While most of the focus in today’s Army is on the war fighter and how best to support current military operations in Iraq and Afghanistan, a leader in military aviation is calling for some of that focus to shift to the equipment needs of the future.
In the Army’s aviation arena, that future focus should aim on a new rotary wing platform, said Maj. Gen. Anthony Crutchfield, Army Aviation branch chief and commander of the Aviation Center of Excellence at Fort Rucker, Ala.
Speaking at the Army Aviation Association of America’s 37th annual Joseph P. Cribbins Aviation Product Support Symposium at the Von Braun Center on Thursday, Crutchfield said the symposium’s theme – “Army Aviation: The New Challenge” – emphasizes the need for planning for future systems that will continue to grow the Army’s aviation mission.
“We’ll not begin the next fight the way we end this one,” Crutchfield said, referring to Operation Iraqi Freedom and Operation Enduring Freedom. “The aviators of today were trained by Vietnam veterans, but this war is not Vietnam. We have to prepare for a 21st century fight. Our greatest challenge lies beyond the horizon, beyond Iraq and Afghanistan.”
The future security environment will be built on Army needs and capability assessments, he said, but, to get to that, Army aviation leaders must “go to a 20-foot hover and start looking past Iraq and Afghanistan.”
Crutchfield centered many of his comments on comparing two aviation systems – the highly successful “Huey” helicopter and the failed attempts to build the Comanche helicopter.
Huey (UH-1) helicopters have been in the Army’s aviation arsenal since Vietnam. The Huey took four years to go from requirement to first flight, and eight years from requirement to full production.
More than 7,000 Hueys flew in Vietnam and 16,000 were built, providing a proven helicopter system that has been used worldwide. Just two weeks ago, the Yakima Training Center in Washington state retired their Huey as the unit’s Medevac helicopter.
“That’s one of the last Army units to have UH-1s. That’s 51 years of service,” Crutchfield said. “It lasted 51 years for us.”
In contrast, it took eight years of new aviation system development just to come up with the name “Comanche.” It took 22 years to build two Comanches, now museum pieces. The program was canceled, with much of its resources being rerouted to modify the Army’s proven aviation systems.
“I don’t think we can continue that way. The Huey wasn’t perfect, but we’ve modernized it along the way,” Crutchfield said. “I don’t want to offend anyone with the Comanche and UH-1 analogy. I just want to drive home the point that we can’t expect to get it all right, but we also can’t afford to get it all wrong.”
With the Huey, the Army determined the requirement, developed a solution, procured and fielded a quality airframe, and adapted that airframe through modernization. With the Comanche, the Army and its industry partners kept searching for the perfect platform and never got it within its grasp, he said.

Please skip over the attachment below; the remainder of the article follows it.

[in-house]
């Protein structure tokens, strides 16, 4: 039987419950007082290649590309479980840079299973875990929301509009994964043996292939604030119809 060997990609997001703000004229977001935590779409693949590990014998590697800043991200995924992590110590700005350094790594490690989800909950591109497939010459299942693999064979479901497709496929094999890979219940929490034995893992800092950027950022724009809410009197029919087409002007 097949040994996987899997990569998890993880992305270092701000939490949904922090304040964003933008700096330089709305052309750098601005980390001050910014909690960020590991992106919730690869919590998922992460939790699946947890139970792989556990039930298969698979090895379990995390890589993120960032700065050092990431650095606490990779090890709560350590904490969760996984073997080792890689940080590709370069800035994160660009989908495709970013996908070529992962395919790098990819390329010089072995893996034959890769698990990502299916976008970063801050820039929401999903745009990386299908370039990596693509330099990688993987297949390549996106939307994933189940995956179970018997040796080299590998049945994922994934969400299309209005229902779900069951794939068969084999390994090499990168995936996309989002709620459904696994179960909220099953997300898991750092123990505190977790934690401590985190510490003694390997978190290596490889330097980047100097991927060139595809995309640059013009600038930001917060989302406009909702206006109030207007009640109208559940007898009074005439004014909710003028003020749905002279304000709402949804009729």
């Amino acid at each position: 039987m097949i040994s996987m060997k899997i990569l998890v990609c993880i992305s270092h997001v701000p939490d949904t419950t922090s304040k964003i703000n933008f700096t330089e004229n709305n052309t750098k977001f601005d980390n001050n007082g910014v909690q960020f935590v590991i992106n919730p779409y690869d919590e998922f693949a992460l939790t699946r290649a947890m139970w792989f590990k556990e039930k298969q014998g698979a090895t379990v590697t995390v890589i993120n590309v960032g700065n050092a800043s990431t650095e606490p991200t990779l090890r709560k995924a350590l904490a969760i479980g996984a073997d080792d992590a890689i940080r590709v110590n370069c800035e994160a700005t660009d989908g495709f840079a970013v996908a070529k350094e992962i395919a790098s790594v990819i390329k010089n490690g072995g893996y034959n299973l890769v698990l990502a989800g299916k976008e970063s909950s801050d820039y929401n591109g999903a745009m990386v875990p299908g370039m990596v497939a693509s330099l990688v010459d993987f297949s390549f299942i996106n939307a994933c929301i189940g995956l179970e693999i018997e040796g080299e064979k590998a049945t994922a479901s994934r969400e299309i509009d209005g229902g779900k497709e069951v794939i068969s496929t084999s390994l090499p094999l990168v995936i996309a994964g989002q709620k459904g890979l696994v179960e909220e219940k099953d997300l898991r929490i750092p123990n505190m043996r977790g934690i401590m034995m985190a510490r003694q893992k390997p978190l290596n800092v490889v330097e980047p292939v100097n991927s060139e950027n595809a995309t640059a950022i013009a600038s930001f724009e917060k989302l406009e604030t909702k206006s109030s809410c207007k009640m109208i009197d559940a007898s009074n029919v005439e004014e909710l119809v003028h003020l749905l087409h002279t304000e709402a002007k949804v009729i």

Today’s challenge is that the Army must find replacements for an aviation fleet that does not have an infinite lifespan, even with modernization taken into account. Crutchfield said the Apache and Black Hawk lifespans end in 2040, the Chinook’s lifespan ends in 2035 and the Kiowa’s lifespan ends in 2025.
“We’ve got to set an aim point for a future level and then we need to develop a new airframe by 2025,” he said. “We’re not going to field the perfect solution, the holy grail. If we try for the holy grail, then we will cancel the next thing and we won’t be flying anything.”
The role of the next airframe – lift, attack or utility – has not yet been determined. But, Crutchfield said the Army and industry partners must look out beyond current needs and determine requirements based on “our best assessment of the future.”
That “best assessment” means synchronizing needs across the aviation enterprise and the war fighting functions to include movement and maneuver, fire systems, intelligence, sustainment, command and control, and protection. It also means realizing that changes in science and technology, Army doctrines and tactics, force structure and the enemy will have to be considered.
Other factors to consider is that aviation systems must be able to operate in a collaborative environment of networks and a mix of ground and air capabilities; that funding will be limited; that new airframes must perform, be available, increase in range, speed, payload, survivability and reliability, and reduce in logistical footprint; and that aviators can’t expect to always operate from fixed bases.
The Army’s new airframe can be available by the 2030 timeframe if the aim point is kept stationary and if the Army is willing to accept “good enough” based on assessments and analysis, Crutchfield said.
“This is revolutionary, not evolutionary,” the major general said. “I feel passionately about this because the men and women who trained me handed off to me a mantle. I feel like they have entrusted in me something that is very valuable. I do not want to let you down, our Soldiers down, our Army down or our nation down.
“I feel, finally, in my heart, that if we can set an aim point, stick to it, develop a product and make trade offs based on what’s good enough, then we will have a new airframe.”